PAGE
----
6. Not a standalone library, but the Illumination Engineering Society does have a photometric .IES file extension named for them. I've used a free program called IESViewer for these files. .LDT are also used, but I haven't played around with those at all. ARRI provides both file types for their current fixtures, and I believe ETC does as well. Not the prettiest UI, but it works.
  7. That is not a light, it is an ultrasonic distance measuring device for the 1st AC. It's a bit like echolocation for bats.
  8. Not a book, but I'm quite a fan of Luke Seerveld's YouTube channel, Meet the Gaffer. He does short vlogs of various lighting setups, explaining the function of each instrument. It's a bit of a living light plot. There are also episodes dedicated to miscellaneous tips and tricks. Great stuff.
  9. I don't know the inner working of those regulated 48V DC batteries, but I don't suspect that a step-up transformer is utilized, as they're rather heavy, expensive, and are not regulated. The two batteries are likely run in series to combine their voltage, and then regulated through a boost and buck DC-DC converter. Doesn't really answer your question, but I couldn't help it. As for running an 800W HMI off of battery, the necessary warm-up time for an HMI might really chew into any operating time that the battery could supply. Short of buying or renting a voltstack, I don't know. If someone has a recommendation, I would also love to hear about it!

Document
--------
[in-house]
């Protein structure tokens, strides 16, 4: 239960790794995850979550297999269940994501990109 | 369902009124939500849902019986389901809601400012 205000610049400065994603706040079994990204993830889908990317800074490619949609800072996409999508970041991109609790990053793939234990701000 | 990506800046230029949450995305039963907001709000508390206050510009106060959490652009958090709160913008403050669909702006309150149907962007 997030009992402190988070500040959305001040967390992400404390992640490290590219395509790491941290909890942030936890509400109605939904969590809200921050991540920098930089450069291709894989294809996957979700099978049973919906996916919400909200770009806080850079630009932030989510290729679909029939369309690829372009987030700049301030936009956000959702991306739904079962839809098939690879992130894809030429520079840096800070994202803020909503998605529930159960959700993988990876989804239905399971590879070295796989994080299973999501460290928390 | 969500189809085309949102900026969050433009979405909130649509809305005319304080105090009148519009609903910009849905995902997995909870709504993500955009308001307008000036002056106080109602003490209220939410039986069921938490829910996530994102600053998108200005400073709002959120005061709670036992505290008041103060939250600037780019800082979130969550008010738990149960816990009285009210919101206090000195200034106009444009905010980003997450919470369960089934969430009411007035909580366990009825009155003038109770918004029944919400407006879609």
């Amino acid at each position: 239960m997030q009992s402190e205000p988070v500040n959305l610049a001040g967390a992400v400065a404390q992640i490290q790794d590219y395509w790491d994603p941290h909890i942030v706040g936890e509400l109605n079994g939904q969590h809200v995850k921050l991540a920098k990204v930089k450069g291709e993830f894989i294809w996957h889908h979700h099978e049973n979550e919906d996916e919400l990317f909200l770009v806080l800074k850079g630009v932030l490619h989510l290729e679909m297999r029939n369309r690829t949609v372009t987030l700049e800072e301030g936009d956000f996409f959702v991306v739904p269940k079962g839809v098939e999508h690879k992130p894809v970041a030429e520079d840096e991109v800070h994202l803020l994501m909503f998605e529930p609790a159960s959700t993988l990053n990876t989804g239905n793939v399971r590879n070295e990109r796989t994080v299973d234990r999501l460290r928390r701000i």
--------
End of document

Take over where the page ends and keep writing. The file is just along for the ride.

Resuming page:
10. The standard ARRI 2.5/4K ballast with ALF draws between 37A and 52A at 90-125V. For information, the manual is available online, here.
  11. Unfortunately, a gel can only selectively block or transmit the color that is present in the original light source. You could probably use a full stop CTO, but the color rendition would almost certainly be worse than a native 3200 LED or real tungsten fixture.
  12. The Gemini has a beam angle of 93° compared to the Skypanel's beam angle of 105°, a difference of about 11%. At 5600°K from 10 ft, the Gemini puts out 97 foot-candles compared to the Skypanel's 111 foot-candles, a difference of about 13%. At 3200°K from 10 ft, the Gemini puts out 82 foot-candles compared to the Skypanel's 113 foot-candles, a difference of about 27%. This information is pulled from the Gemini data sheet on Litepanel's website, and from ARRI's Photometric app.
  13. Hi David, You mention frequencies is the 1000Hz plus range, is the intent to use the Skypanels for high-speed photography? I'm sure you're already aware of it, but I would certainly recommend using the dedicated high-speed mode.
  14. Hi Phil, I think it's necessary for us to know more about the head before a determination can be made. If we could track down a wiring diagram for both items, that would be ideal. I worry there could be differences in safety loop circuitry. Brian